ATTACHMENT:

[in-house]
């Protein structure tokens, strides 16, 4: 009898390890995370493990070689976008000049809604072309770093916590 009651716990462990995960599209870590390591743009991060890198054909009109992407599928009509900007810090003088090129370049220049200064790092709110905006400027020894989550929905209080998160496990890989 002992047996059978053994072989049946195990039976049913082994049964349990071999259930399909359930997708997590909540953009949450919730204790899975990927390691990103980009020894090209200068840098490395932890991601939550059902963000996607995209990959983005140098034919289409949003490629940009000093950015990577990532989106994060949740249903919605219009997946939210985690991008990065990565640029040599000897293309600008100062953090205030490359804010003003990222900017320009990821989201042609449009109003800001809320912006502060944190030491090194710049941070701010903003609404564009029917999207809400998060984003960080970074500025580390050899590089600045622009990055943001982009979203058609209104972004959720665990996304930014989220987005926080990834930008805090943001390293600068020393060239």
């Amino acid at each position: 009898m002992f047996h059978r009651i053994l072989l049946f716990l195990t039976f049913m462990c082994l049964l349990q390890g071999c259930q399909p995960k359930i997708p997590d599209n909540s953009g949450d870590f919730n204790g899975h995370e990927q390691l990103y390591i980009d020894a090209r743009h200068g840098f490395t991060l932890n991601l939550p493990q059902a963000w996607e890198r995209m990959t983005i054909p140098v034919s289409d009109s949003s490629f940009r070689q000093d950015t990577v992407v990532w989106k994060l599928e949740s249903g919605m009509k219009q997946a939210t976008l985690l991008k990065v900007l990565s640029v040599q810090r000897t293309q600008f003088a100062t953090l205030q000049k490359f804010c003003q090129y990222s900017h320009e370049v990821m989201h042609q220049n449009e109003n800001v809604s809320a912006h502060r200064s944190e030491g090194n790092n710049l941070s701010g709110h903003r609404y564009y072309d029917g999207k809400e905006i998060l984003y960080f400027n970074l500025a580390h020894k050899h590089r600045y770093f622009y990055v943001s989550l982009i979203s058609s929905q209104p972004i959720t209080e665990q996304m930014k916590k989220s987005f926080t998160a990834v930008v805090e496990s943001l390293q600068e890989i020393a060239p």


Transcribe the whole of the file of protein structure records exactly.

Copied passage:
[in-house]
């Protein structure tokens, strides 16, 4: 009898390890995370493990070689976008000049809604072309770093916590 009651716990462990995960599209870590390591743009991060890198054909009109992407599928009509900007810090003088090129370049220049200064790092709110905006400027020894989550929905209080998160496990890989 002992047996059978053994072989049946195990039976049913082994049964349990071999259930399909359930997708997590909540953009949450919730204790899975990927390691990103980009020894090209200068840098490395932890991601939550059902963000996607995209990959983005140098034919289409949003490629940009000093950015990577990532989106994060949740249903919605219009997946939210985690991008990065990565640029040599000897293309600008100062953090205030490359804010003003990222900017320009990821989201042609449009109003800001809320912006502060944190030491090194710049941070701010903003609404564009029917999207809400998060984003960080970074500025580390050899590089600045622009990055943001982009979203058609209104972004959720665990996304930014989220987005926080990834930008805090943001390293600068020393060239």
């Amino acid at each position: 009898m002992f047996h059978r009651i053994l072989l049946f716990l195990t039976f049913m462990c082994l049964l349990q390890g071999c259930q399909p995960k359930i997708p997590d599209n909540s953009g949450d870590f919730n204790g899975h995370e990927q390691l990103y390591i980009d020894a090209r743009h200068g840098f490395t991060l932890n991601l939550p493990q059902a963000w996607e890198r995209m990959t983005i054909p140098v034919s289409d009109s949003s490629f940009r070689q000093d950015t990577v992407v990532w989106k994060l599928e949740s249903g919605m009509k219009q997946a939210t976008l985690l991008k990065v900007l990565s640029v040599q810090r000897t293309q600008f003088a100062t953090l205030q000049k490359f804010c003003q090129y990222s900017h320009e370049v990821m989201h042609q220049n449009e109003n800001v809604s809320a912006h502060r200064s944190e030491g090194n790092n710049l941070s701010g709110h903003r609404y564009y072309d029917g999207k809400e905006i998060l984003y960080f400027n970074l500025a580390h020894k050899h590089r600045y770093f622009y990055v943001s989550l982009i979203s058609s929905q209104p972004i959720t209080e665990q996304m930014k916590k989220s987005f926080t998160a990834v930008v805090e496990s943001l390293q600068e890989i020393a060239p």